Peter Oborn

Peter Oborne won Columnist of the Year at the British Press Awards in 2013. By all accounts it was well deserved. He had enjoyed a long and distinguished career as a journalist and author - until this year. Recently, and suddenly, Peter Oborne resigned as chief political commentator for The Daily Telegraph, a major British newspaper. His leaving came as a surprise to both his many readers and the media community. To begin with, he was quiet about his reasons for leaving, but this has changed. In a letter to openDemocracy, a British news website, he talked of the rise in power of large advertisers and how executives are reacting to their influence by altering the content of their newspapers. Oborne found himself unable to work under these constraints and so he left.

In his words:

“A free press is essential to a healthy democracy. There is a purpose to journalism, and it is not just to entertain. It is not to pander to political power, big corporations and rich men. Newspapers have what amounts in the end to a constitutional duty to tell their readers the truth. It is not only the Telegraph that is at fault here. The past few years have seen the rise of shadowy executives who determine what truths can and what truths can’t be conveyed across the mainstream media.”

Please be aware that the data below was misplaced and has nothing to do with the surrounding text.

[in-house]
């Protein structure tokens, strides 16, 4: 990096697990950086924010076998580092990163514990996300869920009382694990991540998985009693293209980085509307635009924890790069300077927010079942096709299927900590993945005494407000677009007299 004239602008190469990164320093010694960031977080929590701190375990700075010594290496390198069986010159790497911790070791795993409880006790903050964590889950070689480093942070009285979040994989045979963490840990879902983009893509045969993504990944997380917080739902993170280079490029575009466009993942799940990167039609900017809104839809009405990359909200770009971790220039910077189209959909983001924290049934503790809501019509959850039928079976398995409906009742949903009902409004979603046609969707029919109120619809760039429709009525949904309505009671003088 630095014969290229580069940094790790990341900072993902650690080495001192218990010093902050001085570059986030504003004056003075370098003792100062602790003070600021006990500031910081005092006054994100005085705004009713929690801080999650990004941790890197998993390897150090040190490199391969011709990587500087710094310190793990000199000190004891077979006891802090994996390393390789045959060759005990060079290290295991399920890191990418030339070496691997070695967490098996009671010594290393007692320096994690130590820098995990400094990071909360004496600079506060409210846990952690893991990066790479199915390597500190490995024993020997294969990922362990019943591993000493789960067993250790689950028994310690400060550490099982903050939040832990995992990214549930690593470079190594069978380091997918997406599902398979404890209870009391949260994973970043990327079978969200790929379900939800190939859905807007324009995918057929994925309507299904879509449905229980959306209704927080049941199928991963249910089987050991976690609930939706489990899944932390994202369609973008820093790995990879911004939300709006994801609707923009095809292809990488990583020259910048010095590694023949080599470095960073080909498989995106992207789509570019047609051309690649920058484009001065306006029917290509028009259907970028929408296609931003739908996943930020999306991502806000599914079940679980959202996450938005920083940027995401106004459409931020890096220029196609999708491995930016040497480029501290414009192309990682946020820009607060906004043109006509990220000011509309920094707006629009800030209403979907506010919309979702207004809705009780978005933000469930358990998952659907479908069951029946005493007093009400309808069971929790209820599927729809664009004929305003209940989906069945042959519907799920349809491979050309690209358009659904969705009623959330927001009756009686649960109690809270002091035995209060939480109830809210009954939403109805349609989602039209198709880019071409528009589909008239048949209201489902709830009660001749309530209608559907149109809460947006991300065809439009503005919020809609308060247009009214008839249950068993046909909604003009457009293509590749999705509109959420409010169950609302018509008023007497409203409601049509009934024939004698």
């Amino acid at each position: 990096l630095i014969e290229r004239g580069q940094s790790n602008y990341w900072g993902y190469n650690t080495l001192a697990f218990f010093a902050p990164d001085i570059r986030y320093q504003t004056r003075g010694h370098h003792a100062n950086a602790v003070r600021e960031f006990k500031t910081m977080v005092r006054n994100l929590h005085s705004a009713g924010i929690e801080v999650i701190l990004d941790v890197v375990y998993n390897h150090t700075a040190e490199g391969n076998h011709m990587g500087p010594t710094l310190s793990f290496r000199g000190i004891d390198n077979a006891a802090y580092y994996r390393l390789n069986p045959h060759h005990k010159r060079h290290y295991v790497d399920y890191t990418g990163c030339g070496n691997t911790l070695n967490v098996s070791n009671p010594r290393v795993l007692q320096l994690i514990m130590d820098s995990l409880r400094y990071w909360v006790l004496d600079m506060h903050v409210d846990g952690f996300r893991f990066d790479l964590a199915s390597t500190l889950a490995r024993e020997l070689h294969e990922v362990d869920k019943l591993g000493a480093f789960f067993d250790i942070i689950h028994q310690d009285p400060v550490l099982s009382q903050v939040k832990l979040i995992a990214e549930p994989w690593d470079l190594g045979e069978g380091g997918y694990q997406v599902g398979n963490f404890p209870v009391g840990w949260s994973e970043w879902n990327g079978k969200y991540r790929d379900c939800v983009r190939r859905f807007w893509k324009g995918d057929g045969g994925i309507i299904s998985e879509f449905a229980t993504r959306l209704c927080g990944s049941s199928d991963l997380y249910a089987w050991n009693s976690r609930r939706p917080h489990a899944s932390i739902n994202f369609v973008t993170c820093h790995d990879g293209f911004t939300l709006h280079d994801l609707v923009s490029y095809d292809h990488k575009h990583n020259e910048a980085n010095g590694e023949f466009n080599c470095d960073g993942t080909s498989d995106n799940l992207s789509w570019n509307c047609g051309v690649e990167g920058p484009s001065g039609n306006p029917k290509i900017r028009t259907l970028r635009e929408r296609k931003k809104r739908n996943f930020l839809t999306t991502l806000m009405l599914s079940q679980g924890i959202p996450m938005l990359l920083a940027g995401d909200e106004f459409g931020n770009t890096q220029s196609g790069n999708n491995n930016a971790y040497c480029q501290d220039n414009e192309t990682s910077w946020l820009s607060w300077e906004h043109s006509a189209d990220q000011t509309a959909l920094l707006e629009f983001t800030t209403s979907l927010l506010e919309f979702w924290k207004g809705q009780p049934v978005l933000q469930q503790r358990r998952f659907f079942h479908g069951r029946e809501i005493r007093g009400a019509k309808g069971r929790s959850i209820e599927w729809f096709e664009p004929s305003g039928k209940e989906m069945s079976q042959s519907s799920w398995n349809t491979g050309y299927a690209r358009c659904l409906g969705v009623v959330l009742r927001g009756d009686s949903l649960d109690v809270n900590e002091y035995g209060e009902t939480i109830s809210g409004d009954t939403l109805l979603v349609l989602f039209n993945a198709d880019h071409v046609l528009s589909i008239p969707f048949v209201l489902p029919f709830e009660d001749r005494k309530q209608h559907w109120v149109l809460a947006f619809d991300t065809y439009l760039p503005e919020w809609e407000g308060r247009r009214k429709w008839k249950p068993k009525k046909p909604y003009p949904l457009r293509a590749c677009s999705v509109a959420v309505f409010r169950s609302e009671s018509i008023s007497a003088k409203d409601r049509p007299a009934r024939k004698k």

This action required a great deal of courage and it may see Mr. Oborne blacklisted as a mainstream journalist.

Newspapers, television, and radio are becoming more and more the property of large corporate enterprises and they exist to satisfy the wants and needs of their shareholders. Generally, this translates to a focus on profits and the bulk of mainstream media profits are derived from advertising. This fact places our media in potential conflict of interest situations. The vast majority of us use the media as our primary information source. They provide insights into the candidates we vote for; they tell us which vehicles are safe to drive or which foods are safe to eat. They even tell us which schools are best for our children. We have come to rely on the media for it's objectivity when making the most important decisions in our lives. If we can’t trust this information what other options do we have?

There is only one real option, and that is the Internet. It may be largely unregulated, poorly presented and, on occasion, wildly biased but it is, at the very least, a counterpoint to what may be a filtered and profit-driven message from traditional mainstream sources. Until they gain back our trust - if ever - we must do the research and check all the facts before finally deciding on anything that may have a real impact in our lives.